a moment in time

So I’ve written a pretty good first draft of one of my Fathers and Sons stories. The current title is “Flowers that bloom in the fall” though it’s earlier name was “How is my beloved this morning?” (They both make sense in context.) It would be the very first one in the chronology of the stories, which means it is set in September of 1968. (Some of you gentle readers weren’t even born when it is set!)

I read it to my wife last night, and she gave me her usual useful and scathing comments, and I’ll make numerous changes as a result.

But the question that lingers is how I could, or whether I should, try to set it in time. Should I put any effort into letting reader know the story was set more than 40 years ago?

The story stands on its own without that information. And read on its own, you really don’t need to know that detail to appreciate what is going on (and what is going on? one of the characters knows!). Read as part of the cycle (remember, the inevitable collection it will be a part of?), you would understand sufficiently when the story is set.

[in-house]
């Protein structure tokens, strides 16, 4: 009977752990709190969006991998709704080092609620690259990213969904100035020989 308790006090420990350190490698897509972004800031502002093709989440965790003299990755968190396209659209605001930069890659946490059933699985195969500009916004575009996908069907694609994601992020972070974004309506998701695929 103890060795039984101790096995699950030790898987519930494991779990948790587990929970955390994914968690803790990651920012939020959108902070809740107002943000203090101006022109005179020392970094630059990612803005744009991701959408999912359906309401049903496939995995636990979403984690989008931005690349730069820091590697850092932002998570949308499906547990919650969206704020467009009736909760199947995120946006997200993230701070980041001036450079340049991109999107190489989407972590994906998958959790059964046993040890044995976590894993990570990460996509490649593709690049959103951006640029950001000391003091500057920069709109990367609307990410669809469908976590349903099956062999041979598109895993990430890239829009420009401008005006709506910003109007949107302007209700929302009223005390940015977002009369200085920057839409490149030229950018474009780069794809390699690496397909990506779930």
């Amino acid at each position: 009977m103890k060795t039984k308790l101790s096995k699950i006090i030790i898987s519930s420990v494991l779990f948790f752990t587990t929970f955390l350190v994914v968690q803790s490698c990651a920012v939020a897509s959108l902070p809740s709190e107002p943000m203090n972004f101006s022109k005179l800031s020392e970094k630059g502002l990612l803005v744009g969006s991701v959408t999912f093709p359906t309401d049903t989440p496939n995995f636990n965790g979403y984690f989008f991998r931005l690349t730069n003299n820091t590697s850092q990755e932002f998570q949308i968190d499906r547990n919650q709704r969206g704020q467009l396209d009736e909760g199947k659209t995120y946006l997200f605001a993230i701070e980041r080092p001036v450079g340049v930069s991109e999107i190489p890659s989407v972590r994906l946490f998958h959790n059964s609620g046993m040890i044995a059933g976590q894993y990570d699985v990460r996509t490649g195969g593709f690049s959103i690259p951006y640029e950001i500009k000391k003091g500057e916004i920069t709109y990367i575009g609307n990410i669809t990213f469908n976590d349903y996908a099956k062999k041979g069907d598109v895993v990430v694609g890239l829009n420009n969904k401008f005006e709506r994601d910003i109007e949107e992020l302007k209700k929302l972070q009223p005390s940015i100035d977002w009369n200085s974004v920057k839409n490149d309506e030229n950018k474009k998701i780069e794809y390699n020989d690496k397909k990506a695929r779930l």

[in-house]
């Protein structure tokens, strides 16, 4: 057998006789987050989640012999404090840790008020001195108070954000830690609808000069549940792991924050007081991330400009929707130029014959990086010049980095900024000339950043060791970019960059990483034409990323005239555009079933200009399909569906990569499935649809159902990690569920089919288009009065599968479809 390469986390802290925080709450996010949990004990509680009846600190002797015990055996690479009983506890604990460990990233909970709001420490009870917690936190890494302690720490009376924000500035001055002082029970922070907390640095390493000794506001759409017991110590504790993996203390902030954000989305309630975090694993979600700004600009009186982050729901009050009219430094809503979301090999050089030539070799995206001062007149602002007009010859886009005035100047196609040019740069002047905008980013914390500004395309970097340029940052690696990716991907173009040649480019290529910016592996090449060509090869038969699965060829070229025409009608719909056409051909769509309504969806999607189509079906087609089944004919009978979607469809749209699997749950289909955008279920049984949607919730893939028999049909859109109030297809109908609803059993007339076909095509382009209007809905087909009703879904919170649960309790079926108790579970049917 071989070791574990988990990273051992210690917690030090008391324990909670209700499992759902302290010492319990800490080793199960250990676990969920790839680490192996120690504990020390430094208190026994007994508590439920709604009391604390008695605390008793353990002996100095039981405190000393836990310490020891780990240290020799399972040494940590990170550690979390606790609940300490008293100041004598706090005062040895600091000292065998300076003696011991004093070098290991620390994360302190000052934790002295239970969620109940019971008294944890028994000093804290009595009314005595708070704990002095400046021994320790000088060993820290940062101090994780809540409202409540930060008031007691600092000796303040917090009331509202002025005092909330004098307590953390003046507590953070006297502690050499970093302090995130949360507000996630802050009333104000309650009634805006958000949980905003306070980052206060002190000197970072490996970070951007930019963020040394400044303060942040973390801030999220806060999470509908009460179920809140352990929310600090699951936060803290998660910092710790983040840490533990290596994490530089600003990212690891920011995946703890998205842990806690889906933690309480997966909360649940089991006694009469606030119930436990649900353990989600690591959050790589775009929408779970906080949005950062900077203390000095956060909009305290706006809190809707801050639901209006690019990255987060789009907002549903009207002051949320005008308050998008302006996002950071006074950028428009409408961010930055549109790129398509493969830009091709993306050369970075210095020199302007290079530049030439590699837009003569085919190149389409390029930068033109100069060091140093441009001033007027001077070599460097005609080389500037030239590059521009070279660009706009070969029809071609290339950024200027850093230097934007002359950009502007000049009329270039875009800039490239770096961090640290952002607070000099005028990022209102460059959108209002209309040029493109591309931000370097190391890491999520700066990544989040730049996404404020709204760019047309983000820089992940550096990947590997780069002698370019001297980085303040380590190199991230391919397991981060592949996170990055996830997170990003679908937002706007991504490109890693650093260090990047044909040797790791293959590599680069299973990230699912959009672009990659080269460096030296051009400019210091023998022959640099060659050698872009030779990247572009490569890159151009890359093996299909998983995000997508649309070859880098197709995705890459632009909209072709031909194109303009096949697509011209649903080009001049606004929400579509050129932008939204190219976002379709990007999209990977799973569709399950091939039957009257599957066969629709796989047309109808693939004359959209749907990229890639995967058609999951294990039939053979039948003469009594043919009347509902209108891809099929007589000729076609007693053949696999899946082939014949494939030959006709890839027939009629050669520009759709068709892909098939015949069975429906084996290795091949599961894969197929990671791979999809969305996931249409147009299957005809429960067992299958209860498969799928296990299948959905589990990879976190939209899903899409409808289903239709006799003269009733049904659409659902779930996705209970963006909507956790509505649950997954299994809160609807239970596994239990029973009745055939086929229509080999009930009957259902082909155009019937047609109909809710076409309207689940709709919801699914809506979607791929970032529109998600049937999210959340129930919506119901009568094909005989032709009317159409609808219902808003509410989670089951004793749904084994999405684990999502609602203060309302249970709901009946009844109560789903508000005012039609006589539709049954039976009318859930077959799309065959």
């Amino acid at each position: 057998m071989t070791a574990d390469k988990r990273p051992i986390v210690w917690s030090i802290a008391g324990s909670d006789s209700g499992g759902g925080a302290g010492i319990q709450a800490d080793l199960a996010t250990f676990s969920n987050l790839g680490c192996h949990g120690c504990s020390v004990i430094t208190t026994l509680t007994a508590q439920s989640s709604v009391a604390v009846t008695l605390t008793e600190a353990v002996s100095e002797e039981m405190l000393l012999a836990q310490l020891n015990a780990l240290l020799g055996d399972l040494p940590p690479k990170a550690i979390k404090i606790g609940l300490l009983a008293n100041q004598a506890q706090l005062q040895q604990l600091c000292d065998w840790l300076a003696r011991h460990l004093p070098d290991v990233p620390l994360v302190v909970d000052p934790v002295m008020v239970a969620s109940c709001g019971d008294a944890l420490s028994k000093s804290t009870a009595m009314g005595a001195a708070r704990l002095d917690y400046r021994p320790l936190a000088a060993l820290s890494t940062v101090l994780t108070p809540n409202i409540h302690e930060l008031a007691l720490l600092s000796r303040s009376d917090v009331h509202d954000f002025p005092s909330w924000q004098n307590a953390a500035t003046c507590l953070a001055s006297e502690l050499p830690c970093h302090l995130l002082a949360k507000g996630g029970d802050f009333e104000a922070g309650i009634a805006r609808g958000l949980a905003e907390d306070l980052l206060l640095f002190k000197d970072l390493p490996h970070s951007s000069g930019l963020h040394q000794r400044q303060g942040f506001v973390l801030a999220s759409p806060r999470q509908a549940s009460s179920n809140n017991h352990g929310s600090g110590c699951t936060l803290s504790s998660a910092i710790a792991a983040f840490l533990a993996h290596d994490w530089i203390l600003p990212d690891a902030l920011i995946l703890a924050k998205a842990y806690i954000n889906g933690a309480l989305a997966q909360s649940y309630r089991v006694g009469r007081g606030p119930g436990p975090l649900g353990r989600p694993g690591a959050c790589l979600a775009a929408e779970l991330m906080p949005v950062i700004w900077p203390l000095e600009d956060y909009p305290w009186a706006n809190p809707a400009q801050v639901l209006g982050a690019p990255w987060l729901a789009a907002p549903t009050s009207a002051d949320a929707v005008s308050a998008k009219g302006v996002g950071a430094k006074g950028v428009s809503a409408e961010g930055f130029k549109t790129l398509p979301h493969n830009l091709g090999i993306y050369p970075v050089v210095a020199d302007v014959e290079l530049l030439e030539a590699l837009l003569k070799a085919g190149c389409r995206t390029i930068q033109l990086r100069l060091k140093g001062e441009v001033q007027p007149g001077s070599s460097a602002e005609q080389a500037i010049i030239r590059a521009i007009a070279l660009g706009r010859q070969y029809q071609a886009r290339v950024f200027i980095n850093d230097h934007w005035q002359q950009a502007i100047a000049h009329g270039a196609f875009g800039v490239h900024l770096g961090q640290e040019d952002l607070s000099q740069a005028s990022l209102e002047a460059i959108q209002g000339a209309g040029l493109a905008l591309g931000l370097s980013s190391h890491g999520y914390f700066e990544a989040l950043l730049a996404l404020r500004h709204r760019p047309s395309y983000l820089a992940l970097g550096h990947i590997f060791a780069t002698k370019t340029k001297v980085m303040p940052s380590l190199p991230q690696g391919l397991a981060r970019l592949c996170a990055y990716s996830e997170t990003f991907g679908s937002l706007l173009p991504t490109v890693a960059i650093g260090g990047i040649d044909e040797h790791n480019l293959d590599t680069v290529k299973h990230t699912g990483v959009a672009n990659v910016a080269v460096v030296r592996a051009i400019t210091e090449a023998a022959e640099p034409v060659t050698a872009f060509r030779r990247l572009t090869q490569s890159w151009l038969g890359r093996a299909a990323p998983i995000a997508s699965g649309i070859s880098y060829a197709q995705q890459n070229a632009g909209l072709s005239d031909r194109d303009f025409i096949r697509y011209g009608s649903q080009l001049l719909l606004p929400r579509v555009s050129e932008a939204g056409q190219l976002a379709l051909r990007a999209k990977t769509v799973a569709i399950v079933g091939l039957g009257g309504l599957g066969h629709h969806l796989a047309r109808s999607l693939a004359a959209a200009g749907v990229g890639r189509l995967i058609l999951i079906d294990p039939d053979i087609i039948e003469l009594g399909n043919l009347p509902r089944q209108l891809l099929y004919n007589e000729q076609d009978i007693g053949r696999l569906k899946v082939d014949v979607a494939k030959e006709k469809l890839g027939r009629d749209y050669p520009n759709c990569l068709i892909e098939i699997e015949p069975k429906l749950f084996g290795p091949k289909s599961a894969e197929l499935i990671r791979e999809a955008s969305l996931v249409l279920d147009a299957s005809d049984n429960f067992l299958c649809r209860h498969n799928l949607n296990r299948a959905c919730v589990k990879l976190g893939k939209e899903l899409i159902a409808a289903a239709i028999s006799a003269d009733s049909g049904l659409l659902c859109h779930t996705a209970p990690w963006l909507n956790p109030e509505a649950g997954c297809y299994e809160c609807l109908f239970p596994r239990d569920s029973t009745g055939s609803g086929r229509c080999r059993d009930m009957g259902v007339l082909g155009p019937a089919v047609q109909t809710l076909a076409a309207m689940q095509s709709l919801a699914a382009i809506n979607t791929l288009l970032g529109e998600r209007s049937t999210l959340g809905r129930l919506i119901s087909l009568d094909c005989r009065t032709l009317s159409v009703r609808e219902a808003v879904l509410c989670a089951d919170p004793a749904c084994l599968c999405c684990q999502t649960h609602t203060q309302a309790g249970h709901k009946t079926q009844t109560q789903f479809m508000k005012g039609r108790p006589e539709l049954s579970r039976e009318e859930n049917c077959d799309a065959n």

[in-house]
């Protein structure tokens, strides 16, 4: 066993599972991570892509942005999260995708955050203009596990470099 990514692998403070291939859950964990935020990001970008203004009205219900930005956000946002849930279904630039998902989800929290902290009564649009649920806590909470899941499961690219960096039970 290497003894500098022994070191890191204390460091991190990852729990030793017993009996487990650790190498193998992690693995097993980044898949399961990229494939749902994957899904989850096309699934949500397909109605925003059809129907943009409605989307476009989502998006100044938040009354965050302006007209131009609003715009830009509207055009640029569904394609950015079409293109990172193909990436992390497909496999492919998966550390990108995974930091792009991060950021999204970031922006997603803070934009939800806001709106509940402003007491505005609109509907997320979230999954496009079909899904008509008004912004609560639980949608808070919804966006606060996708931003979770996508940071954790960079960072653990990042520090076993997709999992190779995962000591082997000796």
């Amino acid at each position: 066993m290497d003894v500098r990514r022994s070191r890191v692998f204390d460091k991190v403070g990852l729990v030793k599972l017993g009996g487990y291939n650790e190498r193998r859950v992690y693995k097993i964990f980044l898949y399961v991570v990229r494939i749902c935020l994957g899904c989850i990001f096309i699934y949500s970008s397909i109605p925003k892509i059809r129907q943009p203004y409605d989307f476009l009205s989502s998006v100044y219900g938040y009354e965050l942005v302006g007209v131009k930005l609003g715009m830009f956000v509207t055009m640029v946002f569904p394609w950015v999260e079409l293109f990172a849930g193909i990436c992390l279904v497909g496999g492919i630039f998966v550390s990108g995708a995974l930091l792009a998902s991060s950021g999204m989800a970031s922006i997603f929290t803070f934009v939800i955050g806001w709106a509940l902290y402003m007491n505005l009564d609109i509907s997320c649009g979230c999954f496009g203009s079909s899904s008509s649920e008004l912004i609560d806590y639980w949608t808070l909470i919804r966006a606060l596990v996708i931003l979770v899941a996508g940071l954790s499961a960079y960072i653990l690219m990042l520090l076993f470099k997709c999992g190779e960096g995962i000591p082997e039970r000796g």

But I really don’t see any need to get specific about the time of the story. Given the tone (playful and a bit mysterious) I think something as specific as that would be intrusive. Plus, without a date stamp on it, the story becomes more timeless, more current to contemporary readers. Really, aside from its placement in the cycle, the date of the story is not important.

So what do you think? Is there any point in cramming this kind of really-not-so-important detail into the story?

Explore posts in the same categories: Fathers and Sons, short stories


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One Comment on “a moment in time”

  1. Pete Says:

    If the time frame isn’t critical to the story’s meaning, then I think you can just skip the hints.

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